They also communicate and control their body temperature by bopping their heads and changing the color of their beards.

Bearded Dragons are not picky eaters. As omnivores, they will eat anything from insects and small rodents to fruits, vegetables, and flowers. 

They are native to much of Australia’s outback and prefer a warm and dry enclosure. You can observe their hibernation period in the fall and winter, where they do not eat, and drink water only seldomly.

4. Crested Gecko

Nicknamed “Eyelash” for the ridges and scales located on their upper eyelid, these reptiles are never identical to others of the same species. 

The fine hairs on the bottoms of their feet allow them to defy gravity while climbing vertically, which comes in handy for these arboreal reptiles. 

They are quite vocal animals when they are stressed or uncomfortable, which can make them easier to care for. They are relatively docile, but can be skittish as well, so be careful when handling them.

 A tall tank is preferred for these geckos, with one side screened for ventilation. They love to climb, so be sure to include an array of branches, driftwood, and vines of different height variations.

5. Ball Python

Having a pet snake can be pretty cool, but if you’ve never had one before, it’s probably best to start with a ball python. 

The ball python is a good beginner snake since it is not as large as other snakes and is relatively easy to handle. The snake grows to about 2 to 5 feet long and is quite calm. 

It’s also a low-maintenance pet as you only need to feed them every week or two, and depending on its age, you can keep it in a 10 to 30-gallon tank.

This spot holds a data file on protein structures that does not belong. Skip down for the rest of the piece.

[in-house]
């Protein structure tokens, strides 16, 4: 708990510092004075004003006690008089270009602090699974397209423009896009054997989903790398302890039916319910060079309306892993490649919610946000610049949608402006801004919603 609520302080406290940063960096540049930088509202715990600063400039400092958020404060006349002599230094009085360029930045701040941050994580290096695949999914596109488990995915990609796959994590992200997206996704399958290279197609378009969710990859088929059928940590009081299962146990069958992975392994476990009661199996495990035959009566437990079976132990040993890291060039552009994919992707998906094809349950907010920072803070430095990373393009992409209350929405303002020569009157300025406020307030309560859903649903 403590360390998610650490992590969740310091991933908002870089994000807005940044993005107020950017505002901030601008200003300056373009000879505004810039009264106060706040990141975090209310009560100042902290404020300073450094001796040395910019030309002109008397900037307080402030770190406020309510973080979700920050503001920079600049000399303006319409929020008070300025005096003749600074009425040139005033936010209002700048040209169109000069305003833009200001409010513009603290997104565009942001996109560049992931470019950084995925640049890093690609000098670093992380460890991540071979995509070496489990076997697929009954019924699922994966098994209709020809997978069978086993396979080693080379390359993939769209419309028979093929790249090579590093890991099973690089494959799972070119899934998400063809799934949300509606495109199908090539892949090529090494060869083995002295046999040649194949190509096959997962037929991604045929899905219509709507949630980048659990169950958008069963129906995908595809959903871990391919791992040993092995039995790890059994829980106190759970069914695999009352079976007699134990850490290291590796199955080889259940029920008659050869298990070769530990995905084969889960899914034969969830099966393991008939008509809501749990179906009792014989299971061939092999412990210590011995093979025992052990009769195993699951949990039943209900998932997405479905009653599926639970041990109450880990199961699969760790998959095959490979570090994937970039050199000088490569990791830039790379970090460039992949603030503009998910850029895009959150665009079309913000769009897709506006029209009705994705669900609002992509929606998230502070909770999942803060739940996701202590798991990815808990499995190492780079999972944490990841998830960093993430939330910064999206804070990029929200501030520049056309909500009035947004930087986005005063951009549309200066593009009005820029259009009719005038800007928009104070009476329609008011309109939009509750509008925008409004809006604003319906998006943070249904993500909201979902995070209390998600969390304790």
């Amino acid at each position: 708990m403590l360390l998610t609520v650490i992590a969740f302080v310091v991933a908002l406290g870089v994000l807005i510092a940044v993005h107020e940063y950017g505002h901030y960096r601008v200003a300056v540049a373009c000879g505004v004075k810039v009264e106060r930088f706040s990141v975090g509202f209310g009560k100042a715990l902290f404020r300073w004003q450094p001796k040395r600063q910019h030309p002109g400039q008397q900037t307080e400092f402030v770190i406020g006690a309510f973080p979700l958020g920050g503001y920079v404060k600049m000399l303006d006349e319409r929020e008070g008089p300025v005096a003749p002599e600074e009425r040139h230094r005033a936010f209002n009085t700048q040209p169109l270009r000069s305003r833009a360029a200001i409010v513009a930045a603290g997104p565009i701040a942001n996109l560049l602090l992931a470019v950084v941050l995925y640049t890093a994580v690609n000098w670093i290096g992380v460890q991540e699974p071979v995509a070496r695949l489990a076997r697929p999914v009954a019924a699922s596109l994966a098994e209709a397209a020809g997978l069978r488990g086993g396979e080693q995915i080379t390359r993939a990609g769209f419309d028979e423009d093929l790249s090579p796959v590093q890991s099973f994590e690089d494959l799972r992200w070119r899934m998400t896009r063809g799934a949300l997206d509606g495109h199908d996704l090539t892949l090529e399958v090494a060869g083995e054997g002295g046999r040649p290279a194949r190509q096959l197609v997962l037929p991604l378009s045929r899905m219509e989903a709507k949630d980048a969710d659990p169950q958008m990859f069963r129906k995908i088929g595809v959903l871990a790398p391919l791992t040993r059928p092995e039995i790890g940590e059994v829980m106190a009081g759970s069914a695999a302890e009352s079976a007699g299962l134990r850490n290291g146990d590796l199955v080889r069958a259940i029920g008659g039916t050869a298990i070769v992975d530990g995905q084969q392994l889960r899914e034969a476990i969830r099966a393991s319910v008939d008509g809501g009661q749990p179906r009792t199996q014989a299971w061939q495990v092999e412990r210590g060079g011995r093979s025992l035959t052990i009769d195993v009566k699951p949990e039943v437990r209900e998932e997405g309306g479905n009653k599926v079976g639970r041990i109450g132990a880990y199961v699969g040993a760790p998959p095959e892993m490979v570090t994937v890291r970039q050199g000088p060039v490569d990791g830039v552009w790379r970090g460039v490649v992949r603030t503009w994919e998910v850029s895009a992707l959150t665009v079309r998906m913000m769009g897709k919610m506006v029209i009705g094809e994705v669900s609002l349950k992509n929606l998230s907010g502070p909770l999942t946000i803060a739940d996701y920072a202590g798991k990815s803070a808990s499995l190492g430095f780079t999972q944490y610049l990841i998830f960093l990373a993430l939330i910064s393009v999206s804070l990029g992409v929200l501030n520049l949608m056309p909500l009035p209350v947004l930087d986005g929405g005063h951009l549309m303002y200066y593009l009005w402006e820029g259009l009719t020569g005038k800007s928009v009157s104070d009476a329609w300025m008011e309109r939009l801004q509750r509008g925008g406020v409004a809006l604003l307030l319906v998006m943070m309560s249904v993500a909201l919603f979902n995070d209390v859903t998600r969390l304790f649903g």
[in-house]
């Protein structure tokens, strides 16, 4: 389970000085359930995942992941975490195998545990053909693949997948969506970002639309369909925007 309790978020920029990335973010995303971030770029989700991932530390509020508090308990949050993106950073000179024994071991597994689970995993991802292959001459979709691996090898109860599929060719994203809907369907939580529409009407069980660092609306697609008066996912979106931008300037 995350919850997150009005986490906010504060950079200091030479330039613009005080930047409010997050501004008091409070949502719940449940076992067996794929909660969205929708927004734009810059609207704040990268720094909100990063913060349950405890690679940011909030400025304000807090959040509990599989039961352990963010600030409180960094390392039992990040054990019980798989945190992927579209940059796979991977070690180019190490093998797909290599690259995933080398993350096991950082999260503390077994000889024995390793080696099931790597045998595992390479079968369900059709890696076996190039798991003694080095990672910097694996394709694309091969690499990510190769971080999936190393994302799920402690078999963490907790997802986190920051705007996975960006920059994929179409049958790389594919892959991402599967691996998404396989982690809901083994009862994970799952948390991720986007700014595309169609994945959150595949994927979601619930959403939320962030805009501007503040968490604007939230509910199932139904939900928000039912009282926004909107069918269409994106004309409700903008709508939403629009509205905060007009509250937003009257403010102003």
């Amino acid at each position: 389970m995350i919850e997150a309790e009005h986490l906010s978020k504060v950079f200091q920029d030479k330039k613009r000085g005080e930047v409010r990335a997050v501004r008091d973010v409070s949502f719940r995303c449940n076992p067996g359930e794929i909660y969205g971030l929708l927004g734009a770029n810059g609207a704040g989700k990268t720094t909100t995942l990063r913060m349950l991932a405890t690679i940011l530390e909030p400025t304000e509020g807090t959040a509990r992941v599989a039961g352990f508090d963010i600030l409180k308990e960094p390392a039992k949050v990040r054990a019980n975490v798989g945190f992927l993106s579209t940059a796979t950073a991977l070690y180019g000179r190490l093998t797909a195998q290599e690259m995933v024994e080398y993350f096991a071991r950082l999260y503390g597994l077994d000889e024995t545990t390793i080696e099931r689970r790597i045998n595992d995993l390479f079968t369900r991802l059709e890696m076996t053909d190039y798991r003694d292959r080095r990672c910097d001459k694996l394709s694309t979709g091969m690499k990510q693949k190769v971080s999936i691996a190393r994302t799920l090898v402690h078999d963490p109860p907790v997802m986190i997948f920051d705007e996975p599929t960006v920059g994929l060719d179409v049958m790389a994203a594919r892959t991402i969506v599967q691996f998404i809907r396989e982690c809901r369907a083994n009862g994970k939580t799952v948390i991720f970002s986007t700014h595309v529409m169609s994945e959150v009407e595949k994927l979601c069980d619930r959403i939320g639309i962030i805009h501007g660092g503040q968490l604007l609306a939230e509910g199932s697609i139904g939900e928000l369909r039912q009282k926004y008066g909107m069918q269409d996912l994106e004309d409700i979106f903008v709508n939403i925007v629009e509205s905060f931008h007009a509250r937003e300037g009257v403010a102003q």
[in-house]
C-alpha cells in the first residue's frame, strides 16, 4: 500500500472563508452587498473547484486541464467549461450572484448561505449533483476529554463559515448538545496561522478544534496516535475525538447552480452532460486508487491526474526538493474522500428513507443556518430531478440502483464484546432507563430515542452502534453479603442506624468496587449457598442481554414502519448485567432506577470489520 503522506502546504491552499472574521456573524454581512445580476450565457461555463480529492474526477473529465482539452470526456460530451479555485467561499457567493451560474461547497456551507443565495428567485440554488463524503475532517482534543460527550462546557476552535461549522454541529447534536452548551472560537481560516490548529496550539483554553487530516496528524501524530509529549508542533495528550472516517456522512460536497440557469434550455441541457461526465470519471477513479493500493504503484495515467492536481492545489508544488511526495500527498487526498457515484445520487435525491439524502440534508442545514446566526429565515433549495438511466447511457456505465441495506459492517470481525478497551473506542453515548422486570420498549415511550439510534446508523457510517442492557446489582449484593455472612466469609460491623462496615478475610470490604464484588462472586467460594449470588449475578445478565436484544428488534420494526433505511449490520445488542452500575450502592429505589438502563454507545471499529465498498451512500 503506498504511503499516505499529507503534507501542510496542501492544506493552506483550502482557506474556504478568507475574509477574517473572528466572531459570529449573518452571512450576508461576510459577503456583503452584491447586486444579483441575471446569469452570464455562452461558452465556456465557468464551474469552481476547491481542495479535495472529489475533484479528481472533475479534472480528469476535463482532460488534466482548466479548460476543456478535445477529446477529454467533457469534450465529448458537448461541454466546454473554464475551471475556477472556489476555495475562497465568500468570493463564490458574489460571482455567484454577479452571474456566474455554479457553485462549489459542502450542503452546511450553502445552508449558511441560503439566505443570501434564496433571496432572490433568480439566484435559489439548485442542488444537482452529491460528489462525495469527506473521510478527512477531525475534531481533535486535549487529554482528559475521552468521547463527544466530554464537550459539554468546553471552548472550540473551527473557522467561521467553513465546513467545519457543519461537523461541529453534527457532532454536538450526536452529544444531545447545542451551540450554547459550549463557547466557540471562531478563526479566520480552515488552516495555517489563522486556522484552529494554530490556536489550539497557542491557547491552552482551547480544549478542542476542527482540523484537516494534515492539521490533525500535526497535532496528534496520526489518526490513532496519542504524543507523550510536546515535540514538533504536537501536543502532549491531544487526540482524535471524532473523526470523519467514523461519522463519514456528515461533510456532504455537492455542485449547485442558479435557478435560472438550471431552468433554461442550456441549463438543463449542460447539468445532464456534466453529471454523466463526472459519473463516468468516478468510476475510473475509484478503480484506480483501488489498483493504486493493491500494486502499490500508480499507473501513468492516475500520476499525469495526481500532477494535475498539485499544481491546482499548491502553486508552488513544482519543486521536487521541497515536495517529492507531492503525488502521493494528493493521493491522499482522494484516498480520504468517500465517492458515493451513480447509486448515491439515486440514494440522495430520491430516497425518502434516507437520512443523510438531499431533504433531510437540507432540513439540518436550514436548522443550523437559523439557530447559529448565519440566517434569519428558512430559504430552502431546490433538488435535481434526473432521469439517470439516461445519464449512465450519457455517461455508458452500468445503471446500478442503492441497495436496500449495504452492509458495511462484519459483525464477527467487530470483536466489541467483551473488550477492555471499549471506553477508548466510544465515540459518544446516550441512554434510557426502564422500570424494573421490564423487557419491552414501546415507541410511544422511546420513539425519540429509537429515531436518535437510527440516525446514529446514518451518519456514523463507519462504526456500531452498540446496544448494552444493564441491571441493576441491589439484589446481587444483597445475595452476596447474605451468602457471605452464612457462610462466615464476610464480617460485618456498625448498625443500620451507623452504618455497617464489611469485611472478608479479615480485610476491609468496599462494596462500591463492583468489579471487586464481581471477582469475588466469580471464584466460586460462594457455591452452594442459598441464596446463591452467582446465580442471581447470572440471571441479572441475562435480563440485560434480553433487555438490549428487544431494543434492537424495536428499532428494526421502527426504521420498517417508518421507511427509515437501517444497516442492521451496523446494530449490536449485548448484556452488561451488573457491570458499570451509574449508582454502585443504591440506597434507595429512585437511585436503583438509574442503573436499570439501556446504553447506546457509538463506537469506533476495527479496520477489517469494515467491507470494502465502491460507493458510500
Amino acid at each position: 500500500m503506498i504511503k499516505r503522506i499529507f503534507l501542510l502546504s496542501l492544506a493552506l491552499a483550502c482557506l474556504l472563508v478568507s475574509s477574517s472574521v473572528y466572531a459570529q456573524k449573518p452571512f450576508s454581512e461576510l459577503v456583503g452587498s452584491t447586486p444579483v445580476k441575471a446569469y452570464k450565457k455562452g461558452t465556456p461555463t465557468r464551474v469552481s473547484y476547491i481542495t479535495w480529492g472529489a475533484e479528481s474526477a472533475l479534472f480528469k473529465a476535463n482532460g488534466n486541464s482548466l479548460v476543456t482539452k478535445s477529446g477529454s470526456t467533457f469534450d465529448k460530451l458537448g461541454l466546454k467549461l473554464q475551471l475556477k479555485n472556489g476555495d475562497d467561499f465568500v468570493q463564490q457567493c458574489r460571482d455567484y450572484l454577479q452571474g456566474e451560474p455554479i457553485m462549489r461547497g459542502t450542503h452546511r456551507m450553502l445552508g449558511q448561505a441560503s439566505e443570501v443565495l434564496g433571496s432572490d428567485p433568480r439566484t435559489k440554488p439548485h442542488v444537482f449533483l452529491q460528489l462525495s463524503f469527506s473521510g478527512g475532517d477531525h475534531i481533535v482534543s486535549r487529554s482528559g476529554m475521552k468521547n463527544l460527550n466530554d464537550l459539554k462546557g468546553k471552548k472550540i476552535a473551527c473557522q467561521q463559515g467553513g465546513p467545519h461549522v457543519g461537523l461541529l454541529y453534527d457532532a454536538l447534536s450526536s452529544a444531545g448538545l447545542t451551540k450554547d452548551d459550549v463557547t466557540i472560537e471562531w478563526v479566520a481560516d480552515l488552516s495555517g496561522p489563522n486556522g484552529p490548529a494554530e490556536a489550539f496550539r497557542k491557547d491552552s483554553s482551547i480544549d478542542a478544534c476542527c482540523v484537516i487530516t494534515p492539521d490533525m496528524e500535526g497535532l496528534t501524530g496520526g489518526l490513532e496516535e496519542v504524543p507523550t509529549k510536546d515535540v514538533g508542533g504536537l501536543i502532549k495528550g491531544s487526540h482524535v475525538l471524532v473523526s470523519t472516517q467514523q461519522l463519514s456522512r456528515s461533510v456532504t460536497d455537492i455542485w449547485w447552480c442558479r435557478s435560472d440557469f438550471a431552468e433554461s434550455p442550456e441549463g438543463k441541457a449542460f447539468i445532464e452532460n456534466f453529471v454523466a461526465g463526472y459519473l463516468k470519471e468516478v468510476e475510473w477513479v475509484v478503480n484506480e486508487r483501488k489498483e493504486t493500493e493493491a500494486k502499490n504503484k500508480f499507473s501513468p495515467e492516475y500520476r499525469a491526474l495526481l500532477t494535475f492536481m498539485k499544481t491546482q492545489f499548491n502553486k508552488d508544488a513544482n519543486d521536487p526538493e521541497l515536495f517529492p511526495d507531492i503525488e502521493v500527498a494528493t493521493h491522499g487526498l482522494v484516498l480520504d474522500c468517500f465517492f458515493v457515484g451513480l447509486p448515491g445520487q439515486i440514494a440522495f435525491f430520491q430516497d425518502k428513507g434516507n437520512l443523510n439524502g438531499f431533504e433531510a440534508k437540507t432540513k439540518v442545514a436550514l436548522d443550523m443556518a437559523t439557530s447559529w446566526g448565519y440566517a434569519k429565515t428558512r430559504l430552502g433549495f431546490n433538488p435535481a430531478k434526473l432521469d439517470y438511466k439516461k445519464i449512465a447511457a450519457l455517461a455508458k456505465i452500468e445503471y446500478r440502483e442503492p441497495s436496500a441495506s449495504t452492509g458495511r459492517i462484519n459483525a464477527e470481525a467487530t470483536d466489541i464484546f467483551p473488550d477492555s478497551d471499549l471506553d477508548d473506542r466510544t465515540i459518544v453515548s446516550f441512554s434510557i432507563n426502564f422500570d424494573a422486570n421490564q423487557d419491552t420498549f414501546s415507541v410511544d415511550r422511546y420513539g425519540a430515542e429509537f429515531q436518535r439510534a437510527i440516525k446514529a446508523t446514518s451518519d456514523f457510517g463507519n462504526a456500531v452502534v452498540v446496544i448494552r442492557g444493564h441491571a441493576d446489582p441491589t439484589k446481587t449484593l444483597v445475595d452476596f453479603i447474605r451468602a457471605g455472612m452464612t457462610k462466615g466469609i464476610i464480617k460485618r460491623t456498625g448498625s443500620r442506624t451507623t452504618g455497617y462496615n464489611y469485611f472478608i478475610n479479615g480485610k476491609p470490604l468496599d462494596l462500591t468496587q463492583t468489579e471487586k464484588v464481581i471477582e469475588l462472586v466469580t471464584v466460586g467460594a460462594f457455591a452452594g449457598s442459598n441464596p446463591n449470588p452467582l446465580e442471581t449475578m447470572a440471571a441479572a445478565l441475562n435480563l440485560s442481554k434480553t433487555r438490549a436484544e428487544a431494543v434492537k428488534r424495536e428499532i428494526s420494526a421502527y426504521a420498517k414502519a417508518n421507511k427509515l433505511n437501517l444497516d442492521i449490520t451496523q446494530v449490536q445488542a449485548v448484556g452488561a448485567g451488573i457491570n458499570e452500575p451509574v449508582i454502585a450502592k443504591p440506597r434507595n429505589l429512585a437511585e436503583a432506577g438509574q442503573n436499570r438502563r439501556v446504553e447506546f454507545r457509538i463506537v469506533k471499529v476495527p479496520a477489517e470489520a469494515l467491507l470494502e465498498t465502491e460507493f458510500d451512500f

You’ve got a longtime friend in the ball python, as it can live up to 30 years!

6. Corn Snake

The corn snake is another slithering companion who is small in size, but big in personality. 

The corn snake is known for its beautiful pattern of scales that resembles actual corn, and they happen to be great escape artists. 

This snake can grow up to 4 to 6 feet long and lives for about 20 years, only needing food every one to two weeks.

A 20-gallon long glass tank is perfect for this snake, be sure to give your little escape artist a place to hide!

7. Eastern Box Turtles

If you’d rather a pet who can keep you on your toes – by actually being on theirs – perhaps you want a cute, crawling turtle! 

Eastern box turtles are very social creatures, they’ll even recognize your voice and beg for food. They should be fed every 24 hours, with a diet consisting of veggies and low-fat proteins.

Eastern box turtles live in a multitude of different habitats, so their adaptability to an environment makes them pretty easy to house – they aren’t picky!